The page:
Testing Power Supplies! Re: Norsk Data Nord-10/S restoration

From: John Lawson <jpl15_at_panix.com>
Date: Tue Nov 16 11:34:46 2004

On Tue, 16 Nov 2004, Joe R. wrote:

> OK I just picked up some computers with 150 Amp 5 volt supplies. Now
> figure out the necessary resistrance and wattage and go find me a
> resistor :-)

   Oh NO!! not (gasp!) OHM'S LAWWWW......

   Lessee - 5 times 150 is, um... 14.2 carry the three decimal 05,
differentiating and simplifying - square root of of the product modulo
3.14159265.... ummmm....

    oh yeah! 750 watts, give or take a microjoule.

    Okay, now 750 watts (plus/minus a microjoule) at 5 volts DC potential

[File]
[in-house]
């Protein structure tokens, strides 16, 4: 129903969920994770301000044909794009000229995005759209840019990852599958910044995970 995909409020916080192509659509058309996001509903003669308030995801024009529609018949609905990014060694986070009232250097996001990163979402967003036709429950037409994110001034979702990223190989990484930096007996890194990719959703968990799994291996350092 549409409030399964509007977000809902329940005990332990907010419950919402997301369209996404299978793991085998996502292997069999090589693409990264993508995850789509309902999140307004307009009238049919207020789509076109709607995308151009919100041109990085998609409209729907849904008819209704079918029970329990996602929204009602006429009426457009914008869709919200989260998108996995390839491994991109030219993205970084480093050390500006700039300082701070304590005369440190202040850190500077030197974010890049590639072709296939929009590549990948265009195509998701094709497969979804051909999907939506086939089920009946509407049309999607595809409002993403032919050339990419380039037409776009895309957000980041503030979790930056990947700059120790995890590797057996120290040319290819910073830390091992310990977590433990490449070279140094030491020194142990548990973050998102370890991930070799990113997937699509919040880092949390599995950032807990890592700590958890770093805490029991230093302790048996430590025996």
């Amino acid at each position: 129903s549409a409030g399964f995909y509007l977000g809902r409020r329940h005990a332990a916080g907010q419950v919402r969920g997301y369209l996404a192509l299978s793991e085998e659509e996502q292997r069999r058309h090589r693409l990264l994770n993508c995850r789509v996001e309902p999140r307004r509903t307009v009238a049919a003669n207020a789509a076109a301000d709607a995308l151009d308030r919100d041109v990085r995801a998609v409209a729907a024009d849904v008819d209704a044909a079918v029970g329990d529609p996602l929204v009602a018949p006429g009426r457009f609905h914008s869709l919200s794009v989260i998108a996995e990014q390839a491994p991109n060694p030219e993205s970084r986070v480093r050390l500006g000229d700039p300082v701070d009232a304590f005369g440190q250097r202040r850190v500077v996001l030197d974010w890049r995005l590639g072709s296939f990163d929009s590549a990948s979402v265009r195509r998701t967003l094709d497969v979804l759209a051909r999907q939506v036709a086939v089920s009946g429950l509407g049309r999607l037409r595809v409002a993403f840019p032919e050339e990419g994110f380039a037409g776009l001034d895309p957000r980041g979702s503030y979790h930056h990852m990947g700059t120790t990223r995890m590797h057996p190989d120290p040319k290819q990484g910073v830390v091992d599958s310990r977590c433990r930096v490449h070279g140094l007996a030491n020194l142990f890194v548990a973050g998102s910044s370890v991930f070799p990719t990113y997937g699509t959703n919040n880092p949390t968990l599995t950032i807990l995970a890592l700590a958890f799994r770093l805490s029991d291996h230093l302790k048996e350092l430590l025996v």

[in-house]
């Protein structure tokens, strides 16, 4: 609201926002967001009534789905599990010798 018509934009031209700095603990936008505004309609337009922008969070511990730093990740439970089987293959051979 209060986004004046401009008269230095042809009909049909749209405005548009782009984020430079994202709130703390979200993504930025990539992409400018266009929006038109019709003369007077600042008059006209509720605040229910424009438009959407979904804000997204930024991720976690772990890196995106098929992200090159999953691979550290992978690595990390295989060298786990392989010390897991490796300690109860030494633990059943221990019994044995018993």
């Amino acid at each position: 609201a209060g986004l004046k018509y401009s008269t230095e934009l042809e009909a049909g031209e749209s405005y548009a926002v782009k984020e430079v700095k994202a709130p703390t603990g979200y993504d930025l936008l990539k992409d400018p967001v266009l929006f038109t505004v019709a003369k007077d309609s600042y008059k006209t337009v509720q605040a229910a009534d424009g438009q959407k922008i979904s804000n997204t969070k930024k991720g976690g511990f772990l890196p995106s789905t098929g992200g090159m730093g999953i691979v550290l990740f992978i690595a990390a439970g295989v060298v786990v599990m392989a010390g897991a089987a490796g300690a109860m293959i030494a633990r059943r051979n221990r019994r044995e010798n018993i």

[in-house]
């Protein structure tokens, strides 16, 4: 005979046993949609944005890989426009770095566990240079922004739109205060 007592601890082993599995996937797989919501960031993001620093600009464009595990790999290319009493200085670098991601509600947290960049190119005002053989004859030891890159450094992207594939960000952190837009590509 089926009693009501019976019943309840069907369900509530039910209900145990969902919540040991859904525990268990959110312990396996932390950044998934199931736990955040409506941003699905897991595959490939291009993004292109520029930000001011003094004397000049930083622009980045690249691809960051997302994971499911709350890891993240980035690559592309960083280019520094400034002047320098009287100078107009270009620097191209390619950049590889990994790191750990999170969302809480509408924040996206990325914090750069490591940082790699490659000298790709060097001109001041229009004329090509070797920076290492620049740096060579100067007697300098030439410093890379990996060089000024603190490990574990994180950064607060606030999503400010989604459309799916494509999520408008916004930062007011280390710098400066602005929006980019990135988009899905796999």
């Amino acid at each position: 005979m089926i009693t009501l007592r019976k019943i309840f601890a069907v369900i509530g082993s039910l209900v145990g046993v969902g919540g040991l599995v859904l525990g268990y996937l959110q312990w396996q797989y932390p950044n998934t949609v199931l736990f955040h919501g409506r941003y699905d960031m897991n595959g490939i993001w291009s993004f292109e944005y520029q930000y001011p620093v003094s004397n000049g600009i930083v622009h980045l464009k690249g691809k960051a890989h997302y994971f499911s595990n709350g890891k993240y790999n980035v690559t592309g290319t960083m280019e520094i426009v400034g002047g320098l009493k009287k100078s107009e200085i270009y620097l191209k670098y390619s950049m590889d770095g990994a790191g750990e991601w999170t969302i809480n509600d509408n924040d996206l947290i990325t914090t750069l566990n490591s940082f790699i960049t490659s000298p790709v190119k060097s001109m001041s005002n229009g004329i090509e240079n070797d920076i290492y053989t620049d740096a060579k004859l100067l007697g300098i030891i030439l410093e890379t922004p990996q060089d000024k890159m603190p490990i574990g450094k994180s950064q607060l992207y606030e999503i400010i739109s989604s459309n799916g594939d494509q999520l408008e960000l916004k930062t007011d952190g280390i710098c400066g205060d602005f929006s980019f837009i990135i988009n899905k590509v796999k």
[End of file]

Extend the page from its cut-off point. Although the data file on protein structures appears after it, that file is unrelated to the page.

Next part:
[see procedure above, substituting dV/dT for all occurences of Zeta]

   ah, yes: 0.03333 ohms, but you could use a .1 1Kw unit and be fine.

   This is assuming you want to test the power supply at close to full
load. If you just want to see if it puts out current, then a smaller
resistor, say .5 ohm, 200 W would do, if you limited the duration of the
test so as not to fry the load.

  Actually for loads like this, a bucket of salt water with a couple of
heavy metal bars dunked it it, connected to the PS, would also work -
using an ammeter, vary the distance between the bars until the PS is
putting it's rated current into the load.

   Also makes a nice amount of hydrogen and other interesting gasses.


Received on Tue Nov 16 2004 - 11:34:46 GMT

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